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I'm trying to have CakePHP output a link that looks like this:

 <a href="/foo/bar" class="some other classes">
     <span class="icon new"></span>FooBar</a>

So I use the following code in my view

    <?php 
echo $this->Html->link(
$this->Html->tag('span', null, array('class' => 'icon new')) . "FooBar",
        array('controller' => 'foo', 'action' => 'bar'),
        array('class' => 'some other  classes', 'escape' => false)
     );
?> 

However CakePHP outputs the following:

<a href="/foo/bar" class="some other classes">
     <span class="icon new">FooBar</span></a>

Which breaks my design. How can I get CakePHP to append "FooBar" after the <span> tags?

EDIT: Its also worth mentioning that I know a <span> tags shouldn't be within an anchor tag usually, but in the case its a must.

share|improve this question
    
IMO span tags are perfectly fine within an <a> tag! –  thaJeztah Apr 13 '13 at 16:41

4 Answers 4

up vote 4 down vote accepted

You need to use an empty string in stead of null as the text for the span, then your code will work as expected.

Looking at the source code of the HtmlHelper, null is treated as a 'special' value, causing only the opening tag of the span to be created. You can see this in this line:

https://github.com/cakephp/cakephp/blob/2.3.2/lib/Cake/View/Helper/HtmlHelper.php#L906

Change your code to this and it should work;

echo $this->Html->link(
    $this->Html->tag('span', '', array('class' => 'icon new')) . "FooBar",
    array('controller' => 'foo', 'action' => 'bar'),
    array('class' => 'some other  classes', 'escape' => false)
);

Additional explanation of the closing </span>

A bit of explanation, for those who wonder:

The closing </span> in your example is actually not present in the output generated by CakePHP, but automatically 'added' by your browser. If you view the source of the HTML in your browser, you'll see that this is what is actually in your HTML:

<a href="/foo/bar" class="some other classes">
 <span class="icon new">FooBar</a>

As you can see, no closing 'span'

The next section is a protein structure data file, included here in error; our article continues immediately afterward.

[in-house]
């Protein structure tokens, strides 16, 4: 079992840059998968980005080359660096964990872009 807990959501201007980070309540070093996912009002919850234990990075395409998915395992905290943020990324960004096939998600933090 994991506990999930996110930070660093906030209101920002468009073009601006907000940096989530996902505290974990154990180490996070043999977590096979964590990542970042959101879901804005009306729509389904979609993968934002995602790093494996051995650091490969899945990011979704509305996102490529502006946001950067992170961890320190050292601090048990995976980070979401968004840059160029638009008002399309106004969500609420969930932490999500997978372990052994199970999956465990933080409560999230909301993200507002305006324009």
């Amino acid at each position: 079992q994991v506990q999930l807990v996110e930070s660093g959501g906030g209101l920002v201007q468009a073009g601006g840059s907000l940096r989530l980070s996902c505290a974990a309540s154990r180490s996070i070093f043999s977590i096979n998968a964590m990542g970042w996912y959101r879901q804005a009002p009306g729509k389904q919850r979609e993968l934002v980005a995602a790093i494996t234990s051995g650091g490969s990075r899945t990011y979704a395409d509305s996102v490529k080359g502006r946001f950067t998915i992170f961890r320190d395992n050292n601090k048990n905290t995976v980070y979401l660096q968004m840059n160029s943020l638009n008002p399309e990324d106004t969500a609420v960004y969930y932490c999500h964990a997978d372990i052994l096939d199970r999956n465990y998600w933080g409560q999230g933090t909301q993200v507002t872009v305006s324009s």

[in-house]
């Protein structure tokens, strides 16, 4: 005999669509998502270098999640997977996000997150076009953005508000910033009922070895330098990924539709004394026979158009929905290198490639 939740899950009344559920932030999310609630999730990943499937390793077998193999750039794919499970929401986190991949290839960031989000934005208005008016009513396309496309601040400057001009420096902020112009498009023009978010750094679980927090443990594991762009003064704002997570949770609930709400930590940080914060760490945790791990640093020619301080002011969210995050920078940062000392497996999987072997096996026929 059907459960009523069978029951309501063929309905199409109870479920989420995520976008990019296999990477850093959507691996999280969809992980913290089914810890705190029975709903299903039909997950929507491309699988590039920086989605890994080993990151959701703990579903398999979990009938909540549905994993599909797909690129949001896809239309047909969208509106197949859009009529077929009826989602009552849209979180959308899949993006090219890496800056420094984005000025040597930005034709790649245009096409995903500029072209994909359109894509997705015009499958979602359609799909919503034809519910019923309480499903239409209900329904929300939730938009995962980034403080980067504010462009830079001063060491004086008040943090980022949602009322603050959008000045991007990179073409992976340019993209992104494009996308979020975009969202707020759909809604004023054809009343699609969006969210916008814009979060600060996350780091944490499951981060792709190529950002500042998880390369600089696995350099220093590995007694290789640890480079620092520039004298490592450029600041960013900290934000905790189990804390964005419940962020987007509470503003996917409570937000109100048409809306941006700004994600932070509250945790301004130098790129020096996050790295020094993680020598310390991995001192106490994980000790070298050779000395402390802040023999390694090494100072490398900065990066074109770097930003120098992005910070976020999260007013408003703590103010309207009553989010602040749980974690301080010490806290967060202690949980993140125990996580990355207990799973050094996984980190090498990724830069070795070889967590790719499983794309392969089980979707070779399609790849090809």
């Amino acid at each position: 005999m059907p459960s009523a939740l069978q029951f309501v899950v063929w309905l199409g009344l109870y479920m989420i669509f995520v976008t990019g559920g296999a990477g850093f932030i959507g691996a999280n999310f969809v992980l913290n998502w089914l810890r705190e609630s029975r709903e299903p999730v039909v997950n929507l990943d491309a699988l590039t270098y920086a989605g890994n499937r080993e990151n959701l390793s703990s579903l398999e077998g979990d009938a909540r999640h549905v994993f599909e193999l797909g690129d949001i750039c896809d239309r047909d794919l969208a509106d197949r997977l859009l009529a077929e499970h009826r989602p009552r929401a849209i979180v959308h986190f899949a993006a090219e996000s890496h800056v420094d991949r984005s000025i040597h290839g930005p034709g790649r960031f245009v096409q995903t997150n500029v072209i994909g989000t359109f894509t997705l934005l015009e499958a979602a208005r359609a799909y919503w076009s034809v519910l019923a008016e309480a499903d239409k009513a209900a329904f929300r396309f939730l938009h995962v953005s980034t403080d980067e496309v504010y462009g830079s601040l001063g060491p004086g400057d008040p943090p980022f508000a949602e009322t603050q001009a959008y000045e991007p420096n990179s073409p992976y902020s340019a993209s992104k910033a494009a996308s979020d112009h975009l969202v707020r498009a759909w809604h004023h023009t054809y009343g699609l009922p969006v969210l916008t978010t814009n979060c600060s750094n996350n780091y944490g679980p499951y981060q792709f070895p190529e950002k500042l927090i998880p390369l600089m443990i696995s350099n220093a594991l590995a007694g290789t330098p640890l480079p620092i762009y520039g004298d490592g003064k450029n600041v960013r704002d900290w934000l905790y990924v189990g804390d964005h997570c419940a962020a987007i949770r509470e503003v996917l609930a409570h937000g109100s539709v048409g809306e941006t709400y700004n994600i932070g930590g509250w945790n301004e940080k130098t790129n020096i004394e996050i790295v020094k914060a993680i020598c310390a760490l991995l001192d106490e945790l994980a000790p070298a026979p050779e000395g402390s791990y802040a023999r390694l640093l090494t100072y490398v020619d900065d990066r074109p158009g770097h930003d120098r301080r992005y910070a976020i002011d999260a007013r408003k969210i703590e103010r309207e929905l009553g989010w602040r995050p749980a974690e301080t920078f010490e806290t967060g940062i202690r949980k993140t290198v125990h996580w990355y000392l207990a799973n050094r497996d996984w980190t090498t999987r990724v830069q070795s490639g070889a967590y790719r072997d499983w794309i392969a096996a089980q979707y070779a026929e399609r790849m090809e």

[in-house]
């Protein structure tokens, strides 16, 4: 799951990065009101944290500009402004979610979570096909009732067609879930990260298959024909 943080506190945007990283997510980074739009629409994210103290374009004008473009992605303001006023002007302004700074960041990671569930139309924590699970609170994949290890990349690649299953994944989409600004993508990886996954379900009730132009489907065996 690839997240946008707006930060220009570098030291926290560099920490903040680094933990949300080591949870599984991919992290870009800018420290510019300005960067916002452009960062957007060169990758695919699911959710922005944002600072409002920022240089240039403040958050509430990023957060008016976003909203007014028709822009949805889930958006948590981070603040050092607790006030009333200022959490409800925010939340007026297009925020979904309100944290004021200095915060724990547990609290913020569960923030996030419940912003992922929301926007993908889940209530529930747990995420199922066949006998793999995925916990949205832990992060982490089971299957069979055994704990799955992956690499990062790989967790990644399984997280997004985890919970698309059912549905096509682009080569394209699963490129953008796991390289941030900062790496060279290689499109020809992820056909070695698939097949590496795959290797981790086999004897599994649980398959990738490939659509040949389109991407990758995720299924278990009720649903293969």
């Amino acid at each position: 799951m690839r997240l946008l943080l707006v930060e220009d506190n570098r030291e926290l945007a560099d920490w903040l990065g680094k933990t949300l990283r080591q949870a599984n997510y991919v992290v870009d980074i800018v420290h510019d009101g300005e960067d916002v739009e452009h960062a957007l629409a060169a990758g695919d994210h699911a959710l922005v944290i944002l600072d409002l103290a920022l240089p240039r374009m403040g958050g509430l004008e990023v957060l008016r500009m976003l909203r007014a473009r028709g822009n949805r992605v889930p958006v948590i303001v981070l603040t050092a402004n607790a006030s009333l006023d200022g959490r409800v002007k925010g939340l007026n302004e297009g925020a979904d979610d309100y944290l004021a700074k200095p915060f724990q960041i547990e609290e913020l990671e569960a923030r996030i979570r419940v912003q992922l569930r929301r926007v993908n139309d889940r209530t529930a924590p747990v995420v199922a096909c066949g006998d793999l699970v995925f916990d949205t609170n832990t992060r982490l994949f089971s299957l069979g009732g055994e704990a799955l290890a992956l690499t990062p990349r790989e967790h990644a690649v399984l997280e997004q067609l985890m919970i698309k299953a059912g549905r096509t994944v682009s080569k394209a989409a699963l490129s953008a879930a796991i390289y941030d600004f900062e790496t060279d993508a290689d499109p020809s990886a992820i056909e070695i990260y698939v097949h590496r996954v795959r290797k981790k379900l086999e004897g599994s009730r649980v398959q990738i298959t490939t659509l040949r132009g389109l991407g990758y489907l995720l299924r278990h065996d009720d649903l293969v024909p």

Because the <span> is not closed, the browser will try to correct this error and automatically assumes that you 'forgot' to close it. Therefor it will add a closing </span> before the next tag it finds (in this case the closing </a>).

The 'inspector' in your browser will always show the HTML that the browser uses to render the output. This includes automatic corrections made by the browser and dynamically generated elements (e.g. Elements added via JavaScript).

To check the output of your PHP scripts, always view the source, not the inspector

share|improve this answer

This looks a little overkill for me. Just do this:

echo $this->Html->link(
   "<span class="icon new"></span> FooBar",
    array('controller' => 'foo', 'action' => 'bar'),
    array('class' => 'some other  classes', 'escape' => false)
);

I've been using CakePHP for 4 years and I don't see the benefit of using tag in this instance.

share|improve this answer
    
I do agree with you on this one, in simple situations like this, I think I'd opt for your approach as well. I decided to base my answer on the code of the OP (which was basically correct, apart from some 'magic' Cake treatment of null values) and explain why it wasn't working. –  thaJeztah Apr 13 '13 at 18:38

In this situation, I've avoided the CakePHP helpers entirely because the markup becomes really messy and cannot take advantage of autocomplete or validation within your IDE.

I usually do something like this:

<a href="<?php echo Router::url(array('controller'=>'myController', 'action'=>'index'))?>"><span class="icon-new"></span>Foobar</a>
share|improve this answer

Would you be able to use regular PHP in this case?

I am thinking you could do it like this:

<?PHP
   echo('<a href="' . '/foo/bar' . '" class="' . 'some other classes' . '"><span class="' . 'icon new' . '"></span>' . 'FooBar' . '</a>')
?>
share|improve this answer
    
In such case he could simply make the whole webpage in HTML. What's the point of framework then? –  jolt Apr 13 '13 at 16:37
    
Using textual URLs is definitely not the way to go in CakePHP as you won't make use of (Reverse) Routing, i.e. /foo/bar/ will always be /foo/bar even if you create a special Route for this action. –  thaJeztah Apr 13 '13 at 18:41

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